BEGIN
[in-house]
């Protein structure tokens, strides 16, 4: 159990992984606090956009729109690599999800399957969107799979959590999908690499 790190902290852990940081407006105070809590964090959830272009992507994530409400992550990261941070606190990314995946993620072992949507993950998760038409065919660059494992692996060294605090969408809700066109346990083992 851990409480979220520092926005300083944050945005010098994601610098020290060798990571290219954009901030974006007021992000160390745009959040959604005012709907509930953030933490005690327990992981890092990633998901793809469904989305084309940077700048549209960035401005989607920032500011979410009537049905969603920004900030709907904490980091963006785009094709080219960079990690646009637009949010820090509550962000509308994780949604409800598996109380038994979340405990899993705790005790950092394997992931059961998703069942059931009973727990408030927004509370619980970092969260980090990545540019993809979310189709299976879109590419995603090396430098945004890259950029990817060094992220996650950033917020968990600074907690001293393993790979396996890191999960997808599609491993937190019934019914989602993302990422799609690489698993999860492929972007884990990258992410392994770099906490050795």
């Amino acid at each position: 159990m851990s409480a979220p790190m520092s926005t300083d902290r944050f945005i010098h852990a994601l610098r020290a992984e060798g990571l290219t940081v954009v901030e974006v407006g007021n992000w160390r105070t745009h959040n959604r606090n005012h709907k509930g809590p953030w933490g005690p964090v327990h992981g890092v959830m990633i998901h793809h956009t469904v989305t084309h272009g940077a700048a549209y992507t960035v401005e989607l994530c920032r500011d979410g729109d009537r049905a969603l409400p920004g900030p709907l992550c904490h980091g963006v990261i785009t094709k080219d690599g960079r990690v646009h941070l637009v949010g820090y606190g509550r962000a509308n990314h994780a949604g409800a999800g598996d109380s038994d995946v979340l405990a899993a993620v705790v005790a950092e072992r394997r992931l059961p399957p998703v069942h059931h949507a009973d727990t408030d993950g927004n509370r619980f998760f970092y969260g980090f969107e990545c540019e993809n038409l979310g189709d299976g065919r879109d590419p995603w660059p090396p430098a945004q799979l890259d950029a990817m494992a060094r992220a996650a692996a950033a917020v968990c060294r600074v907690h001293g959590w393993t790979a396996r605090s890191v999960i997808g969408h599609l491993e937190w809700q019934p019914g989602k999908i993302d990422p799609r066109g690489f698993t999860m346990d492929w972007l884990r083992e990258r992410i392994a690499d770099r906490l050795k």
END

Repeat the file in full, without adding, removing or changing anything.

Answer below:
[in-house]
């Protein structure tokens, strides 16, 4: 159990992984606090956009729109690599999800399957969107799979959590999908690499 790190902290852990940081407006105070809590964090959830272009992507994530409400992550990261941070606190990314995946993620072992949507993950998760038409065919660059494992692996060294605090969408809700066109346990083992 851990409480979220520092926005300083944050945005010098994601610098020290060798990571290219954009901030974006007021992000160390745009959040959604005012709907509930953030933490005690327990992981890092990633998901793809469904989305084309940077700048549209960035401005989607920032500011979410009537049905969603920004900030709907904490980091963006785009094709080219960079990690646009637009949010820090509550962000509308994780949604409800598996109380038994979340405990899993705790005790950092394997992931059961998703069942059931009973727990408030927004509370619980970092969260980090990545540019993809979310189709299976879109590419995603090396430098945004890259950029990817060094992220996650950033917020968990600074907690001293393993790979396996890191999960997808599609491993937190019934019914989602993302990422799609690489698993999860492929972007884990990258992410392994770099906490050795």
């Amino acid at each position: 159990m851990s409480a979220p790190m520092s926005t300083d902290r944050f945005i010098h852990a994601l610098r020290a992984e060798g990571l290219t940081v954009v901030e974006v407006g007021n992000w160390r105070t745009h959040n959604r606090n005012h709907k509930g809590p953030w933490g005690p964090v327990h992981g890092v959830m990633i998901h793809h956009t469904v989305t084309h272009g940077a700048a549209y992507t960035v401005e989607l994530c920032r500011d979410g729109d009537r049905a969603l409400p920004g900030p709907l992550c904490h980091g963006v990261i785009t094709k080219d690599g960079r990690v646009h941070l637009v949010g820090y606190g509550r962000a509308n990314h994780a949604g409800a999800g598996d109380s038994d995946v979340l405990a899993a993620v705790v005790a950092e072992r394997r992931l059961p399957p998703v069942h059931h949507a009973d727990t408030d993950g927004n509370r619980f998760f970092y969260g980090f969107e990545c540019e993809n038409l979310g189709d299976g065919r879109d590419p995603w660059p090396p430098a945004q799979l890259d950029a990817m494992a060094r992220a996650a692996a950033a917020v968990c060294r600074v907690h001293g959590w393993t790979a396996r605090s890191v999960i997808g969408h599609l491993e937190w809700q019934p019914g989602k999908i993302d990422p799609r066109g690489f698993t999860m346990d492929w972007l884990r083992e990258r992410i392994a690499d770099r906490l050795k």